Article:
Cavalry brigade moves are a single cavalry brigade moving alone. The max move is 10 spaces. Cavalry brigades with an LOC have the ability to remove enemy PC markers in friendly or neutral states but cannot place markers themselves. Removing enemy PC markers in neutral states results in the space returning to neutral status, while removing them in their own states causes the space to revert to friendly control by default. Cavalry brigades normally remain with armies so this type of movement doesn’t seem to be used much in my experience.

Naval/Riverine moves

Naval/Riverine moves are carried out differently for each side. The Union player can play a 3 OP to move up to 3 SP’s with up to 1 general, either by sea or river. Confederate forts can be bypassed by successfully “running the guns”. If the target space is friendly then this is simply a relocation; otherwise it’s an amphibious assault and a battle is fought if enemy forces and/or a fort are present.

The Confederate player can play any value OP, but is limited to moving 1 SP (no generals) by river. This cannot be used to make amphibious attacks, only relocation moves.

Fighting Battles


Political Control Phase

Several different things can occur here, including the conversion of states to one side or the other

Each player now takes political control of any enemy or neutral spaces which his forces occupy and can trace an LOC to. Because enemy control blocks LOC, these PC flips can be done in whichever order the occupying player wishes to maximize territorial gains.

Each side can now convert any neutral states in which they have political control of sufficient spaces. The number of spaces needed for each state is printed on the map. Neutral states first converted by the Union become immune to later conversion by the Confederacy no matter how many spaces the rebels capture. Confederate converted neutral states can always be converted later by the Union, at which point they stay Union, no matter what happens after.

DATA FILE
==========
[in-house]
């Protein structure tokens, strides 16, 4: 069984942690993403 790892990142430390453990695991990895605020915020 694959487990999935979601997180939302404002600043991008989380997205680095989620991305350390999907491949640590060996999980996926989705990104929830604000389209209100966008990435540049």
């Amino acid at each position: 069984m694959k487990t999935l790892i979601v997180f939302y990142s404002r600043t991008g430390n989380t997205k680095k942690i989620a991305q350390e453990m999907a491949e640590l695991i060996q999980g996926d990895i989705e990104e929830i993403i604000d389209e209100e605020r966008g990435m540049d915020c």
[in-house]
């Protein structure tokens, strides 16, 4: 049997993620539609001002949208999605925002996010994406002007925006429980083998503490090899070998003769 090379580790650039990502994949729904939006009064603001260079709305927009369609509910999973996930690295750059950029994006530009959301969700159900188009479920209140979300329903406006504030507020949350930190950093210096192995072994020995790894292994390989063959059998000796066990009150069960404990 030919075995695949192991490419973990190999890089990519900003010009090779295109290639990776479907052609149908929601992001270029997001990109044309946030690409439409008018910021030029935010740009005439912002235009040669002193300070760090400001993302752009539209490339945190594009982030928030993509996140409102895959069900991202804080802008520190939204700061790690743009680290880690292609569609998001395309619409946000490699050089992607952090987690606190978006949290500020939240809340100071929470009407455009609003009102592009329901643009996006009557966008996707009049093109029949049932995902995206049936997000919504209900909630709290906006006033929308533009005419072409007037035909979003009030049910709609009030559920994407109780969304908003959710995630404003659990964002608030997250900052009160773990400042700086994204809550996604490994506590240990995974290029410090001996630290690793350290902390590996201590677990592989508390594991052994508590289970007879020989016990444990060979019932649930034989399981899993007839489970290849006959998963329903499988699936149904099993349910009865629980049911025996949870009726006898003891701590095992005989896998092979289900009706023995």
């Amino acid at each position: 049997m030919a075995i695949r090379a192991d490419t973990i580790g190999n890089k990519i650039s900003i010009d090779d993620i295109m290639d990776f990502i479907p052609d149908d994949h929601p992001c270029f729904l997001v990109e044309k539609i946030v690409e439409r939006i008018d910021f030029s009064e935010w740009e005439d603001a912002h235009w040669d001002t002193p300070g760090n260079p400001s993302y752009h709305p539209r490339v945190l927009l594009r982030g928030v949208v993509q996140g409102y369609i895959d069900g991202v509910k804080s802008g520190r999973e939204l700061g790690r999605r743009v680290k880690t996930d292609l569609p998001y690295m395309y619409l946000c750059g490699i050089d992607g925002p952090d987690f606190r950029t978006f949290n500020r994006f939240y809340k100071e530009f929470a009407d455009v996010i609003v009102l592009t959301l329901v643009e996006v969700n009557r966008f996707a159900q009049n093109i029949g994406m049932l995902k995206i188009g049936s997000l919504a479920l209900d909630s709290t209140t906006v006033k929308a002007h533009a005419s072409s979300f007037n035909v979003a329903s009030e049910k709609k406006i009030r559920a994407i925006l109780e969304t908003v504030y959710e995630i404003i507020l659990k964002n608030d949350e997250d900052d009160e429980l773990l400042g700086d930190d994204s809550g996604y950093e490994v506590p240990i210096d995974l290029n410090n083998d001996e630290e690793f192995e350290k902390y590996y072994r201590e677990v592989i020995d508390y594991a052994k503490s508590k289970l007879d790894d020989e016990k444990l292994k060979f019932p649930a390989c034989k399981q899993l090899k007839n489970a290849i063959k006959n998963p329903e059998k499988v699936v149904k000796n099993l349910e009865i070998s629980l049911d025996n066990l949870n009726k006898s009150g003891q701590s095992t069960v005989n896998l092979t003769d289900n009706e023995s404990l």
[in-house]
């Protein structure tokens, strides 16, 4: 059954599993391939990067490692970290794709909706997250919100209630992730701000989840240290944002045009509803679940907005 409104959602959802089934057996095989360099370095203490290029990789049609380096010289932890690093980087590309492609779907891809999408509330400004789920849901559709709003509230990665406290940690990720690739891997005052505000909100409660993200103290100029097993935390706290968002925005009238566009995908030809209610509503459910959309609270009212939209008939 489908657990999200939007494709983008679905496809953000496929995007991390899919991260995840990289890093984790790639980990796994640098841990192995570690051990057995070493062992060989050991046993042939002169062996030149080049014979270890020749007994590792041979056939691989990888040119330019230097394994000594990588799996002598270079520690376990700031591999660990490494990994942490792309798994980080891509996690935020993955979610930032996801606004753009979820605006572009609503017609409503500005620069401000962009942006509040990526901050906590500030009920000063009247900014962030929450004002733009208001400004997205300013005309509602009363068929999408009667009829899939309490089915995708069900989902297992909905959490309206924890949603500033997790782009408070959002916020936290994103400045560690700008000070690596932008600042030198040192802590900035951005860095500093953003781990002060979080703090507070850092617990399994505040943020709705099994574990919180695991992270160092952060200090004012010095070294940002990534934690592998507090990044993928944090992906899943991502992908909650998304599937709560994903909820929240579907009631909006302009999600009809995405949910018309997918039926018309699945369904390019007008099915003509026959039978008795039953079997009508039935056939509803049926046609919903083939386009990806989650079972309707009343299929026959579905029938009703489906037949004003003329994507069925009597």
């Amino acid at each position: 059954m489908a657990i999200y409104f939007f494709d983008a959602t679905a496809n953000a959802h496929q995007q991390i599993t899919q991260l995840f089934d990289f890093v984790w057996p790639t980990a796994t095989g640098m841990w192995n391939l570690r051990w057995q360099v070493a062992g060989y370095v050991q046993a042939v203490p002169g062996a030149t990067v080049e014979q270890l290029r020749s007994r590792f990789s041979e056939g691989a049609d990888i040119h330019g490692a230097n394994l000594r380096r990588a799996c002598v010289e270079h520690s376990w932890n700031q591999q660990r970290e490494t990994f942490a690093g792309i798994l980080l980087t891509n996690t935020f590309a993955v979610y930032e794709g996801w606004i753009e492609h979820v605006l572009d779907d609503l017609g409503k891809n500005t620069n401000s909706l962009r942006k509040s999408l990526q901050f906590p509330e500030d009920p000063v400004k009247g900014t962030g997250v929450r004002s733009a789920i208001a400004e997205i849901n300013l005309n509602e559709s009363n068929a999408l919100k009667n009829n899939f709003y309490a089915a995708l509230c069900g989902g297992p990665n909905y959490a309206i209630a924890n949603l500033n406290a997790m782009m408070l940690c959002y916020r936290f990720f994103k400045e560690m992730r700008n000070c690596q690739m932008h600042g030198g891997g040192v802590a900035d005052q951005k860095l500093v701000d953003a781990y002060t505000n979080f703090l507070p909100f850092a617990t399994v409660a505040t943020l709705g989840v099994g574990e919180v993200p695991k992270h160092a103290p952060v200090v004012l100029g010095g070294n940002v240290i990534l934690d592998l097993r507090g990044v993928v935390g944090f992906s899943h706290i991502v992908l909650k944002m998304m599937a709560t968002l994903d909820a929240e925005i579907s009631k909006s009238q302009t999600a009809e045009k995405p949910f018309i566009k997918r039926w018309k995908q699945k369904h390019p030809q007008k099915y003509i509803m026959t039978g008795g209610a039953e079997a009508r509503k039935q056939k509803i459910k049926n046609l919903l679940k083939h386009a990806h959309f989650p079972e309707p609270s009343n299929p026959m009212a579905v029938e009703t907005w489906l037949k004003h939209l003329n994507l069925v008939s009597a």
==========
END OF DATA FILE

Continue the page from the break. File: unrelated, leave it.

Missouri and Kentucky provide the Confederacy with 1 additional SP each in the reinforcement phase for as long as the South controls them and a rebel controlled space with valid LOC exists in the state where it can be placed. Union control does not confer additional SP’s to the North.

The Union can now convert any Confederate states in which they have managed to capture sufficient spaces as indicated on the map and have also destroyed all resource spaces and isolated/captured all blockade runner ports in the state. Resource spaces are destroyed when the Union gains political control of the space. Once destroyed, resource spaces can never be rebuilt even if the South manages to recapture the space. Blockade runner ports are isolated when they can no longer trace an LOC. Since these port spaces constitute half of a valid supply source themselves, this means that they’re isolated if they cannot trace to another blockade runner port or friendly controlled, non destroyed resource space.

States which convert to a player will result in SW changes. The first player to convert a neutral state gains SW as indicated on the map. If the South takes a neutral state first, and then the Union takes it from them, the South loses the SW that they’d gained and the Union gets the same amount. When the Union converts an original Confederate state, the Confederates lose SW as indicated on the map. (there is no Union gain in this case) Destruction of a Southern resource space results in a loss of SW for the South and a gain for the Union of SW equal to the value of the space.

Arkansas, an original Confederate state. As the circled numbers indicate, if the Union manages to have 6 spaces converted, as well as having destroyed the Little Rock resource space, they will convert Arkansas back to the Union and the South will lose 5 SW and 1 SP reinforcement per turn.
Note that if the Confederates build a fort in Little Rock it will become immune to land attack from the north. Only an amphibious assault from the Arkansas river or land attack from the south through Camden will be possible.

Confederate raids are assessed in any original (not converted neutral) Union state in which the South has 3 or more PC markers. Each raid increases Confederate SW by 5 points and decreases Union SW by the same number. Unless the Union already has a substantial lead in SW, raids are a great way for the South to grab the initiative by forcing the Union to deal with matters in his own backyard rather than prosecuting the war in the south. Raids can also impact future Union reinforcements by capturing Union state capitals (one lost SP each) or in extreme cases by capturing entire geographical regions and forcing Union forfeiture of whole segments of their reinforcements.

Most victory conditions are checked in the Political Control Phase.

Attrition Phase

The final phase of each turn; all forces now suffer attrition. Each space containing between 3 and 6 SP’s loses 1 SP, with forces of 7 or greater losing 2. Forces without an LOC have to undergo the process twice to simulate the foraging they must do. Each attrition procedure affects the force at its current size, so a force of 4-6 without an LOC would lose 2 SP’s, a force of 7-8 would lose 3 SP’s while one of 9 or more SP’s would lose 4! Forces of 1-2 SP’s are immune to attrition and foraging, so a force of 3 SP’s without an LOC would only lose 1 SP (only the first of the two attrition processes would have an effect).